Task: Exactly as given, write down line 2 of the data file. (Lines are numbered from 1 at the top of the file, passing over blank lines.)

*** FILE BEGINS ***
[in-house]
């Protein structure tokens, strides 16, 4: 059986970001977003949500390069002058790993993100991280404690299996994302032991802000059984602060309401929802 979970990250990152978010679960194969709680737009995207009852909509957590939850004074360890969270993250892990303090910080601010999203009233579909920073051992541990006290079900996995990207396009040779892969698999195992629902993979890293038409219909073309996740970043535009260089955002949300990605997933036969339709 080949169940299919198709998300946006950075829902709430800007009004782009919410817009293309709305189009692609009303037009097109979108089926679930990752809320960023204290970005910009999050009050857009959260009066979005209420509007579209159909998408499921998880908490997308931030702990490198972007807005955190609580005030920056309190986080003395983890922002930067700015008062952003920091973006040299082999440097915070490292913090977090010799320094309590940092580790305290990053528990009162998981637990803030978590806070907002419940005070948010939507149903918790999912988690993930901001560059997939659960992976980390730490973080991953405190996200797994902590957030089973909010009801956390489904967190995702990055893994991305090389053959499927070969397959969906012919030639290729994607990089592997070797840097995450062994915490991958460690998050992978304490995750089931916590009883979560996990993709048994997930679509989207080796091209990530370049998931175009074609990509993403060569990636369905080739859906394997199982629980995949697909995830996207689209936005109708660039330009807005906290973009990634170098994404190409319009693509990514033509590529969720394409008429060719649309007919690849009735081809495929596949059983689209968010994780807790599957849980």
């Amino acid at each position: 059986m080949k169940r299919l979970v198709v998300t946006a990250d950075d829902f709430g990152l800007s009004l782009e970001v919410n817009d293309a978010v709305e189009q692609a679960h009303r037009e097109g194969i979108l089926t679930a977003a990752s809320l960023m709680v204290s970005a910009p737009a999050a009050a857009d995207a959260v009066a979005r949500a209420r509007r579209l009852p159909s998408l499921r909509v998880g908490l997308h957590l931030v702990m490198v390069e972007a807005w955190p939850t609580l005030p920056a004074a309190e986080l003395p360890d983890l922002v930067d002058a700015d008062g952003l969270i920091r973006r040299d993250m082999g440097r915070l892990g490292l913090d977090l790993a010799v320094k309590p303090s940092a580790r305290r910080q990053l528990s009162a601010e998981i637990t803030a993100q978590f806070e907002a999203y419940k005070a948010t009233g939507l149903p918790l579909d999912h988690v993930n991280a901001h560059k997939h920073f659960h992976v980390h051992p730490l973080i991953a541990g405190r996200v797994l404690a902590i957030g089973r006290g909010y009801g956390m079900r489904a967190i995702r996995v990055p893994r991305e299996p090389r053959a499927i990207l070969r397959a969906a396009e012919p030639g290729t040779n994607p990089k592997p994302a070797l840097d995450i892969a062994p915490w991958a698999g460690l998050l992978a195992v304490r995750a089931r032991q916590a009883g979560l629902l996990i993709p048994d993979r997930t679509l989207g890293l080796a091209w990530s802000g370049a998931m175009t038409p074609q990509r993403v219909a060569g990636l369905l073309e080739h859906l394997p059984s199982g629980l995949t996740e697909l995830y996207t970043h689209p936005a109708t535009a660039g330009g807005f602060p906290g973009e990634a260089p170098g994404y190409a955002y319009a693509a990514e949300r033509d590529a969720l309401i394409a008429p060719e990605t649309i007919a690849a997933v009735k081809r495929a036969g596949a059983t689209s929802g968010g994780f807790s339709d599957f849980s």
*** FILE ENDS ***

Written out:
């Protein structure tokens, strides 16, 4: 059986970001977003949500390069002058790993993100991280404690299996994302032991802000059984602060309401929802 979970990250990152978010679960194969709680737009995207009852909509957590939850004074360890969270993250892990303090910080601010999203009233579909920073051992541990006290079900996995990207396009040779892969698999195992629902993979890293038409219909073309996740970043535009260089955002949300990605997933036969339709 080949169940299919198709998300946006950075829902709430800007009004782009919410817009293309709305189009692609009303037009097109979108089926679930990752809320960023204290970005910009999050009050857009959260009066979005209420509007579209159909998408499921998880908490997308931030702990490198972007807005955190609580005030920056309190986080003395983890922002930067700015008062952003920091973006040299082999440097915070490292913090977090010799320094309590940092580790305290990053528990009162998981637990803030978590806070907002419940005070948010939507149903918790999912988690993930901001560059997939659960992976980390730490973080991953405190996200797994902590957030089973909010009801956390489904967190995702990055893994991305090389053959499927070969397959969906012919030639290729994607990089592997070797840097995450062994915490991958460690998050992978304490995750089931916590009883979560996990993709048994997930679509989207080796091209990530370049998931175009074609990509993403060569990636369905080739859906394997199982629980995949697909995830996207689209936005109708660039330009807005906290973009990634170098994404190409319009693509990514033509590529969720394409008429060719649309007919690849009735081809495929596949059983689209968010994780807790599957849980």